Software Testing vs Quality Assurence - what is in a name?

Currently at PA Media my job title is “Software Quality Assurence Engineer” AKA QA Engineer and I am part of the “QA Discipline”.

We soon going to be working on a Discipline vision statement, and it got me thinking, is QA even the right name for the discipline? I think no, but am I worrying too much about a word? Spesifically, the word “assurence”.

In Ten Misconceptions About Software Testing - That Non-Testers Share, point 10 is “Testing Is Quality Assurance”. And I agree with this.

So it got me thinking, should I be pushing to change my role, job description and descipline before we come up with a Vision?

I would really like to hear from other Testers who:

  • Feel their job title/department is named incorrectly
  • Are attached to the QA name, and have good reasons why I shouldn’t be looking to move away from it
  • Have ever been part of changing the Test Depart ment name to/from QA, what did it end up as?

I am also interested in the term “Quality Engineering”, but I haven’t been able to find an article that describes it that I really like yet.

If you have any books/articles/blogs that discuss QA Vs Testing or similar topics that you think are worth me reading, I would really appreciate you sending them along!

Also, I want to hear from you if you think I am barking up the wrong tree and that it doesn’t really matter QA Vs Testing, as long as the company is investing in Testers, who cares?


Job titles can end up being a warren of fail if you think about it too much. In my previous org I had tester and QA in the title at various points (always with analyst) which really didn’t help the situation as other parts had analyst in their title attached to the word consultant as well which means several different things to different people. In my experience outside of tech teams the difference between a QA/Tester, a Developer and a member of the support team is difficult to be retained. I know people have strong feeling towards not being called a “tester” and not liking to have “QA” in their title as it implies quality is their problem/remit.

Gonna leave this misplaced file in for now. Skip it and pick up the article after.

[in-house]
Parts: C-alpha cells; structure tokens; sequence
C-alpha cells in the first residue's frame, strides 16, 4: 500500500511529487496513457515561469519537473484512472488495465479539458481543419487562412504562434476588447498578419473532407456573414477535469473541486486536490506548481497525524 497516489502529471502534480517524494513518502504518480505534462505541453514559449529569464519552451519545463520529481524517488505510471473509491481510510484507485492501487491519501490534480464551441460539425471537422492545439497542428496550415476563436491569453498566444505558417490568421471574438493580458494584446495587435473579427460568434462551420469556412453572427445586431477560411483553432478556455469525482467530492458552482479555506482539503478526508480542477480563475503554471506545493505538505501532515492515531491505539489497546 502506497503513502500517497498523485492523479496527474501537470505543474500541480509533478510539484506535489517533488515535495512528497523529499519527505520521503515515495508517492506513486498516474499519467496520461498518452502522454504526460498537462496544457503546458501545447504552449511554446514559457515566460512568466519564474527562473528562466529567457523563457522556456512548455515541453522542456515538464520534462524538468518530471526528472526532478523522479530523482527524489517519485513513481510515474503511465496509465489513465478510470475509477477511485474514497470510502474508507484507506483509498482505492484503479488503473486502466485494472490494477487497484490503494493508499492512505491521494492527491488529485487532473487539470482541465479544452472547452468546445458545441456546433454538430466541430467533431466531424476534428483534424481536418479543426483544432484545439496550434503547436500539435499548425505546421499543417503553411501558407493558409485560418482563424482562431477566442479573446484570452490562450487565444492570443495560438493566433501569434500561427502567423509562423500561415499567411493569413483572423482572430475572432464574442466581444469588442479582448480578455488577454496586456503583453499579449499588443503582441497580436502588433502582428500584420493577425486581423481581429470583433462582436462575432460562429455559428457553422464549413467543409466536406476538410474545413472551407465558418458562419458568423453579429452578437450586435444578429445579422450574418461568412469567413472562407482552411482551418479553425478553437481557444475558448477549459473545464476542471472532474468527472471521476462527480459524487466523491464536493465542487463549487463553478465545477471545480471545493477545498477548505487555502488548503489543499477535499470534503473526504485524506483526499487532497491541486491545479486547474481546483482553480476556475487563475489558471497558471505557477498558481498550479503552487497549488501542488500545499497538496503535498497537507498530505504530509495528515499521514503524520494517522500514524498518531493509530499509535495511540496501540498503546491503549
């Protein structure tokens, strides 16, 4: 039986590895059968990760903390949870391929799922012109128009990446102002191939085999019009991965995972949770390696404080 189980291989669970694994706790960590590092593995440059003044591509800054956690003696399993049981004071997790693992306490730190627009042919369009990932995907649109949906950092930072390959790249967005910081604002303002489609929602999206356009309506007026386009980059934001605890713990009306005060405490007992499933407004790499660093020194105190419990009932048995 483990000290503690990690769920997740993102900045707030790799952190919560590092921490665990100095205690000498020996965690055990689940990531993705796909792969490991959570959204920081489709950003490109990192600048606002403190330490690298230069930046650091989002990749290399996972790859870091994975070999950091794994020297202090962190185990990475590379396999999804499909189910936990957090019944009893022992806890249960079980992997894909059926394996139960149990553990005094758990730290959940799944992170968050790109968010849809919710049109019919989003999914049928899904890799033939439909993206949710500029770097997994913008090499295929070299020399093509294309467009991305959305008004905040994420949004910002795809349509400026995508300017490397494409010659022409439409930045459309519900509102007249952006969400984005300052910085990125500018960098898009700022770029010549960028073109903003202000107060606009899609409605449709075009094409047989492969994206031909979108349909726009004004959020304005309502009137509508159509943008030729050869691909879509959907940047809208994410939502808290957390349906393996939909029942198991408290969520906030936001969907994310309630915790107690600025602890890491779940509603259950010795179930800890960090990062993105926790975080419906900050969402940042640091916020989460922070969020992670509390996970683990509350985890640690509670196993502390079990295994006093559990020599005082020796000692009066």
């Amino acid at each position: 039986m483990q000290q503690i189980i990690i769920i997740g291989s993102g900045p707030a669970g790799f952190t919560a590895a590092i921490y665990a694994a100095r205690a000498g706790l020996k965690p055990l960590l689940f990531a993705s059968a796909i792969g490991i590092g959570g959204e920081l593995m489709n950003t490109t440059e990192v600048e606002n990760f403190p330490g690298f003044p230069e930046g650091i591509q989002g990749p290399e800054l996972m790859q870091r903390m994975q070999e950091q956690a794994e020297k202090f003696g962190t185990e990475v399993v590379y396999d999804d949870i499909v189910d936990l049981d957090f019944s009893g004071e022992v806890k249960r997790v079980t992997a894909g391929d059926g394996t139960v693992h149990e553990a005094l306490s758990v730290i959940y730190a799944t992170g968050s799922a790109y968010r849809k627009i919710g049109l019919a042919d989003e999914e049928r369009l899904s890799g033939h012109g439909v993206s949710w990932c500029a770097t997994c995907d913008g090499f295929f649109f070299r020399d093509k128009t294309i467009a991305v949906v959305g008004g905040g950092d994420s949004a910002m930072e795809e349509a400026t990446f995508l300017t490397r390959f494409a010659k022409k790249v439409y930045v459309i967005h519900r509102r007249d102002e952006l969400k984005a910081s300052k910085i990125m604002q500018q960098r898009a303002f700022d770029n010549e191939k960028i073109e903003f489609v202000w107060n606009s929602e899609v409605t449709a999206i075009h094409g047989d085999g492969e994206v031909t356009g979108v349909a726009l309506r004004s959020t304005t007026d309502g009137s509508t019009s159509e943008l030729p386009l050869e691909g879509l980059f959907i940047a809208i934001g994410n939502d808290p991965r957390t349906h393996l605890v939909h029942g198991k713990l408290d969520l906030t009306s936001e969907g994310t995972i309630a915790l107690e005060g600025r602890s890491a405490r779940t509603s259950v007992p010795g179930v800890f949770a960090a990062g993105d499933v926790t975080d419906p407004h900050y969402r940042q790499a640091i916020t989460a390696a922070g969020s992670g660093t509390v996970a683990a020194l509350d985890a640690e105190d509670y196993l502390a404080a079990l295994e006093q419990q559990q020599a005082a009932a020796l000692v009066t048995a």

My title in my new company is “Senior QA Engineer”. I was mostly drawn in by senior part which was a sore point from my last org. I’m not doing anything different really from my previous job there is just only me and org uses Engineer in their title and I quite like it.

I guess what would you like for your title?
I’m not sure there is a title that would instantly help anyone understand it and there are a bunch that cause instant confusion.


My first testing role was as part of a QA team, because the organisation’s emphasis was on data quality and integrity; and indeed, my first tasks on the team were to work with external consultants on data collection methodologies and to work with specialists on data definitions, before we even thought about having an application to do the data handling, let alone writing any code. It was possibly two years before there was any question of having an application that needed testing, and even then I would sometimes have to switch tasks to do some data validation for a report, press release or a high-level keynote speech, checking that the numbers in those things were a) accurately transcribed, b) the latest and best data that we had, and c) quoted consistently within the document (‘text to tables’, or do we use the same numbers in the body of the text as in the tables in the report).

So for me, software testing has always been a separate discipline within an overall QA strategy. QA goes much further than just testing; it’s about advocating for quality across the whole range of work and making everyone responsible for quality in their own area. Testing is a whole separate strand within that. Of course, organisations, their work and their objectives vary, but this approach taught me useful lessons for later.


This is a debate that will probably never get everyone on the same page.

In my opinion a role with Quality in the name probably better reflects what it is that I do, but I have given a wider berth to QA as a title, not least because assurance isn’t a helpful terminology and I think it carries more baggage than is useful.